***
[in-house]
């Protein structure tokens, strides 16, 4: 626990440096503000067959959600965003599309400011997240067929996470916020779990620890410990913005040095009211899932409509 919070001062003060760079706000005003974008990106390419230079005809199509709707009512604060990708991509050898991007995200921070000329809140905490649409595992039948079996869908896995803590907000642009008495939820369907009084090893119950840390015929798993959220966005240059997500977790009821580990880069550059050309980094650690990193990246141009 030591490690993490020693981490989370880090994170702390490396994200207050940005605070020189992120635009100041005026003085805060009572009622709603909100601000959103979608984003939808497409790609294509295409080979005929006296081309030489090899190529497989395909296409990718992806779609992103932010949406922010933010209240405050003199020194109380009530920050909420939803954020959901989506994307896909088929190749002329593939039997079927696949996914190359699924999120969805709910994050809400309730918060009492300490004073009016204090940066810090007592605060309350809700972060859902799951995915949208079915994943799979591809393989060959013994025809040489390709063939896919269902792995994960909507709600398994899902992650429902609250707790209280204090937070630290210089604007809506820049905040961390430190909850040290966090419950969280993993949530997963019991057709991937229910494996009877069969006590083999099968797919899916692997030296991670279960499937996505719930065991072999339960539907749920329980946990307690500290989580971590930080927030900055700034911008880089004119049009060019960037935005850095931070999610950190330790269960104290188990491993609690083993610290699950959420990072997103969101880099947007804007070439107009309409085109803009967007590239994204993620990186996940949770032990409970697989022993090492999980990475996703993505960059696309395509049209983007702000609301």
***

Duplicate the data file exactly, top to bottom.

[in-house]
């Protein structure tokens, strides 16, 4: 626990440096503000067959959600965003599309400011997240067929996470916020779990620890410990913005040095009211899932409509 919070001062003060760079706000005003974008990106390419230079005809199509709707009512604060990708991509050898991007995200921070000329809140905490649409595992039948079996869908896995803590907000642009008495939820369907009084090893119950840390015929798993959220966005240059997500977790009821580990880069550059050309980094650690990193990246141009 030591490690993490020693981490989370880090994170702390490396994200207050940005605070020189992120635009100041005026003085805060009572009622709603909100601000959103979608984003939808497409790609294509295409080979005929006296081309030489090899190529497989395909296409990718992806779609992103932010949406922010933010209240405050003199020194109380009530920050909420939803954020959901989506994307896909088929190749002329593939039997079927696949996914190359699924999120969805709910994050809400309730918060009492300490004073009016204090940066810090007592605060309350809700972060859902799951995915949208079915994943799979591809393989060959013994025809040489390709063939896919269902792995994960909507709600398994899902992650429902609250707790209280204090937070630290210089604007809506820049905040961390430190909850040290966090419950969280993993949530997963019991057709991937229910494996009877069969006590083999099968797919899916692997030296991670279960499937996505719930065991072999339960539907749920329980946990307690500290989580971590930080927030900055700034911008880089004119049009060019960037935005850095931070999610950190330790269960104290188990491993609690083993610290699950959420990072997103969101880099947007804007070439107009309409085109803009967007590239994204993620990186996940949770032990409970697989022993090492999980990475996703993505960059696309395509049209983007702000609301």